|Wakefield calls Clemente Award greatest honor of his career||10.28.10 at 8:25 pm ET|
Tim Wakefield came up in the Pirates organization, and so he understands what Hall of Famer Roberto Clemente stands for. The Pirates great not only was one of the best players of his baseball generation, a man who won an MVP Award, collected exactly 3,000 hits and was named a 12-time Gold Glove winner and All-Star.
He was — more strikingly to Wakefield — also a great humanitarian, a notion embodied by the fact that, after the 1972 season, he died in a plane crash while trying to deliver relief supplies to Nicaragua following a devastating earthquake.
“You knew not only his on-the-field contributions as a Pittsburgh Pirate, but you knew about his off-the-field contributions, as well,” Wakefield told reporters in San Francisco, prior to Game 2 of the World Series, on Thursday. “You knew who Roberto Clemente was and what he meant, the ultimate sacrifice that he paid for everything that he did off the field. Not only was he a first-ballot Hall of Famer and one of the greatest players to ever play the game, but for what he did off the field, really epitomizes what I think athletes and people should be like, because I’ve said this story 100 — you’ve probably heard me say it 1,000 times, it doesn’t really matter what you do on the field, what matters most is making a difference in somebody else’s life, and Roberto was a class act when it came to that.”
And so, for Wakefield, the honor of being named the 2010 recipient of the Roberto Clemente Award was tremendous. The award recognized Wakefield’s long history of community service. Major League Baseball cited his “Wakefield Warriors” program, in which he brings children from the Franciscan Hospital to Fenway Park every Tuesday, his involvement to “Pitching in for Kids,” a non-profit that provides grants across New England, and the Space Coast Early Intervention Center (SCEIC) in his hometown of Melbourne, Fla., a therapeutic pre-school program for children with special needs, as activities that led to his recognition after being nominated for the award numerous times.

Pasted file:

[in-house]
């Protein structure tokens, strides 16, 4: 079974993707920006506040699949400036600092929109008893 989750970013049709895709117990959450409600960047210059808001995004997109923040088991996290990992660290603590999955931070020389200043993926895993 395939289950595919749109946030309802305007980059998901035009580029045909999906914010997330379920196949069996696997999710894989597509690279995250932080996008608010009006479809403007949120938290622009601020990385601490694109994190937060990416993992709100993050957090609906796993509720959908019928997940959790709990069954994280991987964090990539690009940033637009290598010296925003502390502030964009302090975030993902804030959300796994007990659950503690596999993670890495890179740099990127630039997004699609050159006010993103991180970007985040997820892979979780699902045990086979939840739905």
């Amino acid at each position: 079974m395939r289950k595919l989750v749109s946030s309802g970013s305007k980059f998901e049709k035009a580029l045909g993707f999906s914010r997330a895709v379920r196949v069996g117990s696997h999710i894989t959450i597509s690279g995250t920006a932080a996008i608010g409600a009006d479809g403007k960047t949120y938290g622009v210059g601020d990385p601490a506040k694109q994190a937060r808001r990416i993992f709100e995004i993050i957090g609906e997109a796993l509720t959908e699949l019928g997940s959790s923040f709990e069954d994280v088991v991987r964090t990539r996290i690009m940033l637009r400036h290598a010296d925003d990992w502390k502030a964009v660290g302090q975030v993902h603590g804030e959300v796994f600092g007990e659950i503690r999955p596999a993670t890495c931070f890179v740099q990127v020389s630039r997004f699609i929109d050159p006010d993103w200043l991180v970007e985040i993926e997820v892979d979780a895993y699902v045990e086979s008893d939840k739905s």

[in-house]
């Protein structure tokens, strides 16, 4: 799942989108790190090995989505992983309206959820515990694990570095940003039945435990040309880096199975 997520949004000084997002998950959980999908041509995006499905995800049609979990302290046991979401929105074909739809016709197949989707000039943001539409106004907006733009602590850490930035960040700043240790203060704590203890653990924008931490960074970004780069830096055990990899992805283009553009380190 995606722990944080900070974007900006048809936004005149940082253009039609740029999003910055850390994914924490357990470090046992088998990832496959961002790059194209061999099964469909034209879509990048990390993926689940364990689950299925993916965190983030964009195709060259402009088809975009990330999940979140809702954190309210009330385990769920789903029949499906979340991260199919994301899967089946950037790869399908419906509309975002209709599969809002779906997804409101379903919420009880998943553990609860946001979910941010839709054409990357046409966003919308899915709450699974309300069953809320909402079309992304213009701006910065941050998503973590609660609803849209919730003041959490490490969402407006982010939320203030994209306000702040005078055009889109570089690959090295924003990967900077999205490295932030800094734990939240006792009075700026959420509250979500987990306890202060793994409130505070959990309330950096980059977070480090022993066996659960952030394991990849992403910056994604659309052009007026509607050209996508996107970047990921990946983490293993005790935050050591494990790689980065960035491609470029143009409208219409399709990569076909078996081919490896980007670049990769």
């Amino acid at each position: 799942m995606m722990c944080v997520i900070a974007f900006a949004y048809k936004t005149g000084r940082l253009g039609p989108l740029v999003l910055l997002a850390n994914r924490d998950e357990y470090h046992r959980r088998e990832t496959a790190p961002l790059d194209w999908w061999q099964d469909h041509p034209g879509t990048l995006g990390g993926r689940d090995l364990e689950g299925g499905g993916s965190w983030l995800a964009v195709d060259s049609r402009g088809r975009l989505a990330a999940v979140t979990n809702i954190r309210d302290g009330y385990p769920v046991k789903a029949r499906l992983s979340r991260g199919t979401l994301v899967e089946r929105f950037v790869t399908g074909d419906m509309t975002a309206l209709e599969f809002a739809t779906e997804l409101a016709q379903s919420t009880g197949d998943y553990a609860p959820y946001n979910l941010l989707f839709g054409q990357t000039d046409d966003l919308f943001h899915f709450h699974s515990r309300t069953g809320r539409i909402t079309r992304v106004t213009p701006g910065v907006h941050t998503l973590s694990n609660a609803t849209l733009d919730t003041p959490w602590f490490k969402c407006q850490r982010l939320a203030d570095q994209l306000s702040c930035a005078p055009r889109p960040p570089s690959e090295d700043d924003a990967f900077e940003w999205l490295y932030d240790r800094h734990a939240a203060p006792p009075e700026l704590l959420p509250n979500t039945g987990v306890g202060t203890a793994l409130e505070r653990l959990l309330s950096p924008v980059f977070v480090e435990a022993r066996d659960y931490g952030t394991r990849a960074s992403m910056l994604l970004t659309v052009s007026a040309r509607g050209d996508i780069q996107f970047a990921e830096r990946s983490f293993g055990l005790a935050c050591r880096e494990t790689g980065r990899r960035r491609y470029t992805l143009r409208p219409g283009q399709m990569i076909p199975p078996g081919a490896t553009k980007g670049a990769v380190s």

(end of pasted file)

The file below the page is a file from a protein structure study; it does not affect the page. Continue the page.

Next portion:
Wakefield has a pair of World Series rings. He has been named (in 2009) to an All-Star team. He has nearly 200 career victories, and ranks third in Red Sox team history in wins (179) and tops the franchise leaderboard in several other categories.
Yet amidst all the accolades and accomplishments in his career, Wakefield made no secret of how he regarded the Clemente Award given his belief that a player’s off-field conduct is even more important than what he does on the diamond.
“This is the ultimate. This is the highest [honor],” said Wakefield. “I said earlier to some other people, this has nothing to do with baseball. I mean, it has nothing to do with your statistics or anything, it has to do with your character. You guys know me in Boston, I take a lot of pride in my character. This award ultimately is the highest accomplishment I think you can attain or the highest compliment that you can get from somebody, and I’m very honored and humbled at the same time to accept this award.”
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